If fresh rains hit central coastal Vietnam again it will spell doom for the region, say meteorologist . This area is already struggling to recover from last November's devastating floods that killed around 730 people ( Down To Earth , Vol 8, No 13).
Meteorologist in Hanoi said weather patterns remain complicated and more rains are likely. The floods have been a huge natural disaster for these provinces," Kiet told Reuters Television . The floods are threatening the coastal areas because of widespread illegal logging all along the mountain ranges. However, experts say that there is a growing concern at the provincial and national level about flood prevention in central regions. Officials have put the damage at us $50 million.
Floodwaters have been receding across the region, which stretches for about 650 km and is home to eight million people. Central Vietnam, the country's poorest region, does not make a major contribution to economic output but relief workers have expressed growing concern about how people would support themselves over the next three to six months. John Geoghegan, head of delegation for the International Federation of Red Cross and Red Crescent Societies in Vietnam, said thousands would be vulnerable over this period because the planting of the next rice crop was in doubt.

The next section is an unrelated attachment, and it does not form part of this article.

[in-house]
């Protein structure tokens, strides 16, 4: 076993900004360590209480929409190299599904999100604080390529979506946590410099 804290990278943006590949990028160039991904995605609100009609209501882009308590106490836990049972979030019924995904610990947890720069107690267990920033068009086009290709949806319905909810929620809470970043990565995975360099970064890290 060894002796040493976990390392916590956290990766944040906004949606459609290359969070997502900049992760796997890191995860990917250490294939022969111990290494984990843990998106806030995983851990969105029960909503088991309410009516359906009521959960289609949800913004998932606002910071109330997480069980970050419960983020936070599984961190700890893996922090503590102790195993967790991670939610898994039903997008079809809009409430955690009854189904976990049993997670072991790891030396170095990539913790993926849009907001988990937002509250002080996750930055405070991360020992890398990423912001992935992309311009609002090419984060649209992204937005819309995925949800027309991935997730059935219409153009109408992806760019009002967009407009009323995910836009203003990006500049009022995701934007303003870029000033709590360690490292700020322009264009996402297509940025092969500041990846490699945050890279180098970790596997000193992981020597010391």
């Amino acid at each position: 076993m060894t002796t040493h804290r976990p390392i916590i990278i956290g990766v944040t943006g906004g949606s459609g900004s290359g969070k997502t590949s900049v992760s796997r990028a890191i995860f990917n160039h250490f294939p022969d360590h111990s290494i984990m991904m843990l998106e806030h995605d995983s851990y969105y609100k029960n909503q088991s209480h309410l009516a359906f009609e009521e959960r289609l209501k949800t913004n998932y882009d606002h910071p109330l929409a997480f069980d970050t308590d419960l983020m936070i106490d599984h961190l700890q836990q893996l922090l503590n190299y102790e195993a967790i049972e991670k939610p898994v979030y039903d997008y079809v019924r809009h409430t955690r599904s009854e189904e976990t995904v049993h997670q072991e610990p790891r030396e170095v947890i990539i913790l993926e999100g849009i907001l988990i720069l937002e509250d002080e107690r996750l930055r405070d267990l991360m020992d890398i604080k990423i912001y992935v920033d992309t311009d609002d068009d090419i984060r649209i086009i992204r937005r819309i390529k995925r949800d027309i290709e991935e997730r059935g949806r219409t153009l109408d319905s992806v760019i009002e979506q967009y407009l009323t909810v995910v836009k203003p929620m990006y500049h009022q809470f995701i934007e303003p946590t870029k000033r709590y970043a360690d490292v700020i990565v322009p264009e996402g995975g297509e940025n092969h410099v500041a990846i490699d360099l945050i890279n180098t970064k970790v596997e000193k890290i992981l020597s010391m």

"Our people have been in remote areas and seen whole villages destroyed," Geoghegan said. Of greatest concern was the situation in Quang Nam, Quang Ngai and Binh Dinh provinces, he said, although plenty of food and plastic sheeting was getting in. The government was distributing rice and rice seedlings, but it was unclear if farmers would be able to sow the current crop. "People are getting the basics. We have to form a bridge between now and when their next rice crop is due whether that is in March or in June," he said.
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